Data accuracy is also acknowledged as an area needing attention with mobile phone tracking data, particularly for short-distance trips. Caution interpreting data and further research in this area is hence needed along with comparative data to validate analysis.


A final challenge has been the reality that the opportunities from mobile phone signalling event data is frequently overstated and then under-delivered. The reason is twofold:


  • operators don’t normally have inhouse experience on mobile telecommunications radio protocols and so they don’t know what data to capture. Then, if if they do have that knowledge, they often don't have the ability to decoding and hence cannot accurately detect trips (including short trips).

  • even when the operator has the radio protocol events, geolocating them is a complex undertaking that operators frequently rely on vendors to do.

 


Conclusion


In conclusion, the opportunities presented by telecommunications data for decision-making are huge and potentially transformative. There are a range of compelling use cases in a number of sectors including transport planning.


That said, these opportunities must be approached with a firm commitment to privacy and ethical considerations. Piloting emerging technologies is essential to test specific use cases and refine methodologies, address challenges, and build trust with data holders and the public.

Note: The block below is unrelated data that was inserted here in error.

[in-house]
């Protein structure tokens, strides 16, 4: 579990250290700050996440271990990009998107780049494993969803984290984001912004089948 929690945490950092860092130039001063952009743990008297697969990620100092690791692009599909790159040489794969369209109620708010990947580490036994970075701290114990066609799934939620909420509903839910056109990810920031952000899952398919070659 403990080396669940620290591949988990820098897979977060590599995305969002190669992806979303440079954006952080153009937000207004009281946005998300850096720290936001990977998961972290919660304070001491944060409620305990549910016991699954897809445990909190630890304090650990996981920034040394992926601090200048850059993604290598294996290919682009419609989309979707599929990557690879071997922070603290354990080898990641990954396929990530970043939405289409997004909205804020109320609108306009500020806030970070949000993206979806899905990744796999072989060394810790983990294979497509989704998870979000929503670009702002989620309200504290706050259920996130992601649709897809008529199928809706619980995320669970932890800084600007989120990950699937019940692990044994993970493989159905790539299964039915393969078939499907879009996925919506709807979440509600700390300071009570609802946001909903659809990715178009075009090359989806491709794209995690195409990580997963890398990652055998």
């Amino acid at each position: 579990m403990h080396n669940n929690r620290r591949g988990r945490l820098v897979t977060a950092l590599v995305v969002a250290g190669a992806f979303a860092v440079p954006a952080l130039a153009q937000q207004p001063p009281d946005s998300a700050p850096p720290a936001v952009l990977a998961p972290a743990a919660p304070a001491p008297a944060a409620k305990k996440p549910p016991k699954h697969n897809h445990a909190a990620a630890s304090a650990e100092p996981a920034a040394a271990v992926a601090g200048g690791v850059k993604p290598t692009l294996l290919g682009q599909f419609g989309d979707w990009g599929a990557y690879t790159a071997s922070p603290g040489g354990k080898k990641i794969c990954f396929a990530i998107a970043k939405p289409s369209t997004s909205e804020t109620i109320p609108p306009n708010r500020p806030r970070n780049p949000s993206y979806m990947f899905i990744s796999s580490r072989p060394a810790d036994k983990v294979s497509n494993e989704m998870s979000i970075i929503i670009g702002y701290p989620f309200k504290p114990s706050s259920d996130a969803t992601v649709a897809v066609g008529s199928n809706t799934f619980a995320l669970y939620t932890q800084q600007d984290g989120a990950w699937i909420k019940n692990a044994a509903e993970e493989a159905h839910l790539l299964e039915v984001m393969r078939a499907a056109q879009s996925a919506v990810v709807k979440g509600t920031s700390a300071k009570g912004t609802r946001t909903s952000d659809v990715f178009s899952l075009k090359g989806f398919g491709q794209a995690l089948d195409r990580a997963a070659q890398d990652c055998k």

In the emergence of 5G networks, edge computing, AI, and other disruptive technologies, telecommunications providers have a range of new income-generating opportunities. Monetising cellular network data seems an obvious and inevitable path as long as it is undertaken in a measured and safe manner.


To harness the full potential of mobile cellular data, it is recommended telecommunications companies and network operators find trustworthy partners to develop these niche areas and initiate pilot programs. This will allow for the iterative development of good practices, ensuring that the significant opportunities from cellular data does support strategic and operational planning applications.







References


Graham, S., & Marvin, S. (1999). Planning cybercities? Integrating telecommunications into urban planning. The Town Planning Review, 89-114.




Caceres, N.; Wideberg, J.; Benitez, F. (2007). Deriving origin-destination data from a mobile phone network. IET Intelligent Transport Systems, 1(1):15 – 26.


Calabrese, F.; Di Lorenzo, G.; Liu, L.; Ratti, C. (2011). Estimating origin-destination flows using mobile phone location data. IEEE Pervasive Computing, 10(4):36.


Calabrese, F.; Diao, M.; Lorenzo, G. D.; Jr., J. F.; Ratti, C. (2013). Understanding individual mobility patterns from urban sensing data: A mobile phone trace example. Transportation Research Part C: Emerging Technologies, 26:301 – 313. doi:10.1016/j.trc.2012.09.009.